The word lottery has a long history, but Cohen writes that its modern form began in the nineteen-sixties, when popular awareness of all the money to be made in the gambling business met with state budget crises. In America, where voters were averse to taxes, lotteries provided governments with a revenue source that didn’t offend antitax advocates. Lottery revenue rose in tandem with the nation’s waning prosperity, as the income gap between rich and poor widened, pensions eroded, job security vanished, health-care costs skyrocketed, and our long-standing national promise that education and hard work would render most children better off than their parents ceased to hold true.
Lottery tickets are sold in every state, with players ranging from the occasional Powerball buyer to the “compulsive” who picks up one ticket at a time while paying for groceries at a Dollar General. The players are disproportionately lower-income, less educated, and nonwhite; one in eight Americans plays the lottery at least once a year. Their participation may seem benign, but it’s actually a huge revenue generator, bringing in between 70 and 80 percent of total lottery sales. It’s a big gamble that, for many, is their last, best, or only hope at a life of comfort and security.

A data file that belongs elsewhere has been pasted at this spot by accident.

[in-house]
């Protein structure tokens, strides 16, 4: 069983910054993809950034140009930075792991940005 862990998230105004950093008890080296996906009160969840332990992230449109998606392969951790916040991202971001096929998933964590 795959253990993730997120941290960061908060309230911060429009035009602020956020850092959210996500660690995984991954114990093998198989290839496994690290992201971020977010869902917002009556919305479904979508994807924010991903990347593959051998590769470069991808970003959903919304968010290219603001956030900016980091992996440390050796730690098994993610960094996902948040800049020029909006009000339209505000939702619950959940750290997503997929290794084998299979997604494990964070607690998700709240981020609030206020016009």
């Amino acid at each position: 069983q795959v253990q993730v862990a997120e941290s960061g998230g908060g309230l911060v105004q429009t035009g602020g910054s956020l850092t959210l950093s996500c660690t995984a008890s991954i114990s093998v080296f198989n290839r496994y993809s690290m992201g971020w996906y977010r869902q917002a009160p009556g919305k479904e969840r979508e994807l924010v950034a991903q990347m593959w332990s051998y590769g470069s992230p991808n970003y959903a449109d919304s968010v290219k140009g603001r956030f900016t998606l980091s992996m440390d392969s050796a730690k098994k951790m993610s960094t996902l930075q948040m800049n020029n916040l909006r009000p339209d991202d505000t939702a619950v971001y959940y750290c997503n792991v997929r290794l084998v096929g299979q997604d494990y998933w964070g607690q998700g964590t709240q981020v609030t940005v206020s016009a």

The odds of winning are long. But that’s not what draws people to the game; it’s the promise of instant riches, of escaping from whatever impoverished existence they lead. This isn’t an inextricable human impulse, and there are, as Cohen points out, some who will never play, but for the vast majority, it’s all about the money.
What’s more, state lottery commissions aren’t above availing themselves of the psychology of addiction. Everything about their marketing, from the look of the lottery tickets to the math behind them, is designed to keep people playing. It’s not so much different than the tactics of tobacco companies or video-game makers.
While the unfolding of this story reveals the evil nature of humanity, it also exposes the ways in which oppressive norms and cultures deem hopes of liberalization as mere dreams to be abandoned. The story makes us ask why, if this is truly the case, we continue to tolerate such abuse without even the slightest flinch of conscience. Ultimately, though, the story reveals that human nature is inexorably cruel and ugly. It will always be that way. Then, as now, we must choose whether to allow it to continue.